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Elmer Sperry: Gyroscopic Compass, 1914

To View the Turning

The term "gyroscope" literally means "to view the turning." The mechanism itself consists of a spinning mass, such as a disk or a wheel, which is mounted on a base in a manner that enables its axis to turn in one or more directions. The axis is thus able to maintain its orientation regardless of any movement by the base.

In 1832, Professor W.R. Johnson devised such a mechanism in order to illustrate the dynamics of rotating bodies, calling his model a "rotascope." Twenty years later, in 1852, the French scientist Leon Foucault referred to the device as a "gyroscope" when he published an account of his experiments with the gyro. He used the gyro to show the rotation of the earth.

In 1851, he had used the pendulum to demonstrate this rotation, showing that the direction of a pendulum's swing will change as the earth rotates. When you set a pendulum swinging, it will continue to swing in the same direction unless—according to Newton's First Law—it is pushed or pulled in some other direction. As it swings, the earth will rotate once every twenty-four hours underneath the pendulum, causing its swing to appear to change direction. If you stood watching the pendulum, after about a quarter of an hour you would be likely to notice that the line of the pendulum's swing had changed to a different direction. This would be especially clear if you marked the position of the line of swing in the morning and had the pendulum knocking down pegs arranged in a ring around its trajectory.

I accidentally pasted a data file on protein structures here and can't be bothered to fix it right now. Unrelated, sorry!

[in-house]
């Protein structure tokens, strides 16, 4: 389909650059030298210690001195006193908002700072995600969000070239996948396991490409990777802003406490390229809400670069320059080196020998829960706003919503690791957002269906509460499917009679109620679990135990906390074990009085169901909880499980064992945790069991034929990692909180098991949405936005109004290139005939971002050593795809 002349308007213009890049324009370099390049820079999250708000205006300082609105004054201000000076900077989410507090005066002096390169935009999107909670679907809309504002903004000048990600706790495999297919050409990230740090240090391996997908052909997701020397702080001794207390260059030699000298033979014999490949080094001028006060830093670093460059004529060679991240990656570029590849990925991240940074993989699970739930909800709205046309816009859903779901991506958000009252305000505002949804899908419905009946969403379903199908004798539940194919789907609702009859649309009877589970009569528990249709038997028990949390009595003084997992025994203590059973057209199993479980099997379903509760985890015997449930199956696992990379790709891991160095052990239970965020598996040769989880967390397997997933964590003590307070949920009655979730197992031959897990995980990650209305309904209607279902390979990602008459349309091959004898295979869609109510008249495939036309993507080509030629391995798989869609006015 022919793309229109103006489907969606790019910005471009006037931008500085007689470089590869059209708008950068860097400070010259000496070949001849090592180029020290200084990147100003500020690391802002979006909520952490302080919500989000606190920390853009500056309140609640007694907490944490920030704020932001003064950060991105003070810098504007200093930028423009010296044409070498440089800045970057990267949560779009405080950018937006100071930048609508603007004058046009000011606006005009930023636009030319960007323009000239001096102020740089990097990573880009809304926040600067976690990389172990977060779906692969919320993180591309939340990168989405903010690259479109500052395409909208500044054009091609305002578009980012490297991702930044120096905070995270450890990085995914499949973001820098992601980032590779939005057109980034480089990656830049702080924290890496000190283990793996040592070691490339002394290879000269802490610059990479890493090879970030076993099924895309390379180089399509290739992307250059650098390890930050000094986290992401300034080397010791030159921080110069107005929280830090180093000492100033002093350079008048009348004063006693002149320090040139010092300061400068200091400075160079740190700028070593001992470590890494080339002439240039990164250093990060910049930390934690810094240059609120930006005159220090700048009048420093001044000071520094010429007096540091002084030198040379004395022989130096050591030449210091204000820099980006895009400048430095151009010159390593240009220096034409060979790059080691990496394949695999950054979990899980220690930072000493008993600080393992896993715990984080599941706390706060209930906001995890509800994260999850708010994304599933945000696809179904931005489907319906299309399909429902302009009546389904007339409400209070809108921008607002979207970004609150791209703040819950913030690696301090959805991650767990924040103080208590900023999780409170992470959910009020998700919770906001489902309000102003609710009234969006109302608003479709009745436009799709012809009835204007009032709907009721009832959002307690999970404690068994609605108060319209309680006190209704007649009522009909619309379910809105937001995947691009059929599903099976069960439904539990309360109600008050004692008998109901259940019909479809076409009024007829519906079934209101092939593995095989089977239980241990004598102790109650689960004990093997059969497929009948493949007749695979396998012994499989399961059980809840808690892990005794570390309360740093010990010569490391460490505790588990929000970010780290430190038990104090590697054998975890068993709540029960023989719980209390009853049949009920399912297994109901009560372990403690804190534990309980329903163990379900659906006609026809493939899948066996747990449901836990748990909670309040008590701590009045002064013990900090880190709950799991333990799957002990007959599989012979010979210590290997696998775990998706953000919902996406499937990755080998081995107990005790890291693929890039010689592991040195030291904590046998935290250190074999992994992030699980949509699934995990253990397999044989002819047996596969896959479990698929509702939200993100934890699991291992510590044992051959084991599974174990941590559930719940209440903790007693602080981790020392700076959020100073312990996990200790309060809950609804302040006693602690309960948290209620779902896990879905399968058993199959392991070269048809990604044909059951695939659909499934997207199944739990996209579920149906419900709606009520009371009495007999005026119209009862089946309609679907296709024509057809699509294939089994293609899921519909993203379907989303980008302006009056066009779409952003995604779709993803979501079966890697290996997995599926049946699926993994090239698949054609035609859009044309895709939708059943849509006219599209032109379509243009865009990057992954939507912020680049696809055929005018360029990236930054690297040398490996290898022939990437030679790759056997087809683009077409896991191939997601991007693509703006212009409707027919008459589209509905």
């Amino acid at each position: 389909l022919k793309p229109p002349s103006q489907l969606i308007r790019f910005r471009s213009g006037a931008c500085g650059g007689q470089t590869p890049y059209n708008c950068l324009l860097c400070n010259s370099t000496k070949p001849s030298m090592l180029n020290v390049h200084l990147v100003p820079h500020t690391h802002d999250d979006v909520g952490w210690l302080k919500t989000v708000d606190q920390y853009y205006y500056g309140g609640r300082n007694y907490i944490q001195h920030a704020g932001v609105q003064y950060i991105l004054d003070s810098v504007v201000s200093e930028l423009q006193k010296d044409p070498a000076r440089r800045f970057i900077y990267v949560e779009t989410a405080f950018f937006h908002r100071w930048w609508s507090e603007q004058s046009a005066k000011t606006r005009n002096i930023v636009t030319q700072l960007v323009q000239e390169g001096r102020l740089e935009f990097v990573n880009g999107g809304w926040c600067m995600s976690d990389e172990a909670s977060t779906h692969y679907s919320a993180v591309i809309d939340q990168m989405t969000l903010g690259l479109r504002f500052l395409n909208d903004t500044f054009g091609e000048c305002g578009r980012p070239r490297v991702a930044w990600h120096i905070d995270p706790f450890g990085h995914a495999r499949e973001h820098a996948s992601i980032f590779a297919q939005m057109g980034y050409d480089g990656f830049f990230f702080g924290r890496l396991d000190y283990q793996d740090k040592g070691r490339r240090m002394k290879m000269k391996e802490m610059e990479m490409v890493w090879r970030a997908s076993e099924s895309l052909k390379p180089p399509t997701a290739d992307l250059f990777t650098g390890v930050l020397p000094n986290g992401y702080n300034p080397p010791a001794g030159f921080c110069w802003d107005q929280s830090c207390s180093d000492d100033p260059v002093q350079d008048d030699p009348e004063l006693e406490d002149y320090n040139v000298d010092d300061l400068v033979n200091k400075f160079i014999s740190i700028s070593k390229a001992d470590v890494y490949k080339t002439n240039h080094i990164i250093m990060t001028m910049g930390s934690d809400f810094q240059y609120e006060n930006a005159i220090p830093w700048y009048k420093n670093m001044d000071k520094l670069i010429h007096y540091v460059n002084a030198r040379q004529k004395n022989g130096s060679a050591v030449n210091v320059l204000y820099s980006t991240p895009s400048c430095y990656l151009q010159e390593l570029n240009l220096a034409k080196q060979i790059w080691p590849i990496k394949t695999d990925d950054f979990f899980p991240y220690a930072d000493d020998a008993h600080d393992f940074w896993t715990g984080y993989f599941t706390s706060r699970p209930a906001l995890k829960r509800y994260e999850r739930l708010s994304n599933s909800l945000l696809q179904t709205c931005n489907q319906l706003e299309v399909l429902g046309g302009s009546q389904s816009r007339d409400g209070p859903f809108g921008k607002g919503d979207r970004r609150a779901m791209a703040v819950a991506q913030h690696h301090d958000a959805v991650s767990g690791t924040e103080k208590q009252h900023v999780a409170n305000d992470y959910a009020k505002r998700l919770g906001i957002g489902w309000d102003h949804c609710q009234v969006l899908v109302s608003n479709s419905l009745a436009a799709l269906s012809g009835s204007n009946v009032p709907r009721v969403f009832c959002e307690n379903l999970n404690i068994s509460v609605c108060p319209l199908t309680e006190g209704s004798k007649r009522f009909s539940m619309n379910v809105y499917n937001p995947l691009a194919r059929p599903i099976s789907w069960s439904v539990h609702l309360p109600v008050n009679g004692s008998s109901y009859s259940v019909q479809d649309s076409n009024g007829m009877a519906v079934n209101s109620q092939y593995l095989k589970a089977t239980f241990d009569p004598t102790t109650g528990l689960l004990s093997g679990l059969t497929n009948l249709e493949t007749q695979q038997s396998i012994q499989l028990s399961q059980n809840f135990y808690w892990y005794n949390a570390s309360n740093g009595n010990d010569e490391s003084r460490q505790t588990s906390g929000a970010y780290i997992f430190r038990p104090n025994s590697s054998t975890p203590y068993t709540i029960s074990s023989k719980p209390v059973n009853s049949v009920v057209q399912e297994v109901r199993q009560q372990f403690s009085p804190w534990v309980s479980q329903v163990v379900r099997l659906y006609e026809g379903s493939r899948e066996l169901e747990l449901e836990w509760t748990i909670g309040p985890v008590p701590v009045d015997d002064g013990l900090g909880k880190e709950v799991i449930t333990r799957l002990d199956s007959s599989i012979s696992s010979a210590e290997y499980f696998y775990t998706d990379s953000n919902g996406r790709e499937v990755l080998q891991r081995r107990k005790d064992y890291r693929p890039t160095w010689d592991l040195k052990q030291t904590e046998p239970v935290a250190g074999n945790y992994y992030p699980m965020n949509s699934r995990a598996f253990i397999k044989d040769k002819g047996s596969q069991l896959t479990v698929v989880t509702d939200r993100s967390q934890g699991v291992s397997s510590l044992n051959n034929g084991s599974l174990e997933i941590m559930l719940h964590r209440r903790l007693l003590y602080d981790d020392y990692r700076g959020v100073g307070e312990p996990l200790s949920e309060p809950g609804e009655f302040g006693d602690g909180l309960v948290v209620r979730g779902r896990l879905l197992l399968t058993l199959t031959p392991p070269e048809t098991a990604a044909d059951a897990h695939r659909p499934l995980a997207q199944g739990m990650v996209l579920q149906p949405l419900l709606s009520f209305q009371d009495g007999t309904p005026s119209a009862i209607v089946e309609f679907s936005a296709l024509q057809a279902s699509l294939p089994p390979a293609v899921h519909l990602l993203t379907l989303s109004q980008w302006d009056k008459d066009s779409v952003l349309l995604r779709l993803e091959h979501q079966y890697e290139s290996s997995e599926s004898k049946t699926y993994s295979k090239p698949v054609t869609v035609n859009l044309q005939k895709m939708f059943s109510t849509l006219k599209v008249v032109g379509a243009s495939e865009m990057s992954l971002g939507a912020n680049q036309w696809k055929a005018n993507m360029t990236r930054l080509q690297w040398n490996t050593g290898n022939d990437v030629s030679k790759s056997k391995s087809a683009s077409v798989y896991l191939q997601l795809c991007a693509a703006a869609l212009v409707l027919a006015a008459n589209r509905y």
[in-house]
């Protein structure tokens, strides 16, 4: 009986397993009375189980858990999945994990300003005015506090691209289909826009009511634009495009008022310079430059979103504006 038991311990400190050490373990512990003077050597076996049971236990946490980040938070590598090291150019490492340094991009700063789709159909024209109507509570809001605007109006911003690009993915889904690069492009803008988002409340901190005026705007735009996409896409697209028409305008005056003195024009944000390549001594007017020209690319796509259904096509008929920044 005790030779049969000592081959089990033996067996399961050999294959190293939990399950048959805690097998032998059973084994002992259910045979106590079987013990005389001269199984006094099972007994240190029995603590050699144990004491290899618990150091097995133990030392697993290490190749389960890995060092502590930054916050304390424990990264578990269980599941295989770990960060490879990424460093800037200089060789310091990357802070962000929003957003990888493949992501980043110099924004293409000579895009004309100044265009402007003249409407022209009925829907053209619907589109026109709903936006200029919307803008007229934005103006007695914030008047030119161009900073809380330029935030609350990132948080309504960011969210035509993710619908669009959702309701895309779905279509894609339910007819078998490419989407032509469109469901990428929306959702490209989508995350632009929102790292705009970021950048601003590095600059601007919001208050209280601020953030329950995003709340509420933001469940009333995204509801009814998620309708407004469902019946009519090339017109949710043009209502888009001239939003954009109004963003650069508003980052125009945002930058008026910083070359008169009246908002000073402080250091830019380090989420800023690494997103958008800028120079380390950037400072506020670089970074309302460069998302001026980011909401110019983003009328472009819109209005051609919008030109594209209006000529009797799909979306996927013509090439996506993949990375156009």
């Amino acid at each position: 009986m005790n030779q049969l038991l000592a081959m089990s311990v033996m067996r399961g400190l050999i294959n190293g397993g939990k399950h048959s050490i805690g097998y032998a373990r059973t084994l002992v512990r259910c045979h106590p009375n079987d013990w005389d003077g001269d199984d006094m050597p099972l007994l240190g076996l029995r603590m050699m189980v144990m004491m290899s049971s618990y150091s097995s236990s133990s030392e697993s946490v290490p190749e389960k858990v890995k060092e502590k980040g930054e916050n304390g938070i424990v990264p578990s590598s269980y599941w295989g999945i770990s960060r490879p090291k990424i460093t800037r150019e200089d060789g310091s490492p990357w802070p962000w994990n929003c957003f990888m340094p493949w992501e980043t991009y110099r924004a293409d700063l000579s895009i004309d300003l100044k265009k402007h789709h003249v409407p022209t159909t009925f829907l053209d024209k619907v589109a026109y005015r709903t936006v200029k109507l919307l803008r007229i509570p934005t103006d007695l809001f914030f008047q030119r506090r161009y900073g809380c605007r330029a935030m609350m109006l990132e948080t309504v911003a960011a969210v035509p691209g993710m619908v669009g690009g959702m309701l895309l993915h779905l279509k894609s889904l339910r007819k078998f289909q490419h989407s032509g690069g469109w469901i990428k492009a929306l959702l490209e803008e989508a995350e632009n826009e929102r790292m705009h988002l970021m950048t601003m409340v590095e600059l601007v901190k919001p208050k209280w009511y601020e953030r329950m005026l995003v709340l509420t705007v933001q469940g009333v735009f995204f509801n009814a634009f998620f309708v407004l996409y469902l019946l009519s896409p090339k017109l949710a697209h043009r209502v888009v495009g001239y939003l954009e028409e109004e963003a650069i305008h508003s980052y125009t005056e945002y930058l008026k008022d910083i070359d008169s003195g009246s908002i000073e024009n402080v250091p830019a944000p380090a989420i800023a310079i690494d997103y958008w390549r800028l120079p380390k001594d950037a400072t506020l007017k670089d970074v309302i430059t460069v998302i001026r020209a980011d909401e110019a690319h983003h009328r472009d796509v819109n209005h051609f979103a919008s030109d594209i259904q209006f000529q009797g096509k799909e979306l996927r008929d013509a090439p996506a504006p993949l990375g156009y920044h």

Such an arrangement can be seen in the pendulum stairwell of The Franklin Institute. It is natural to conclude that the change in direction indicates movement on the part of the pendulum, and stability on the part of the floor. However, it is actually the floor (which is connected to the earth) that is moving as its own "base" (earth) rotates, while the line of swing of the pendulum only appears to rotate.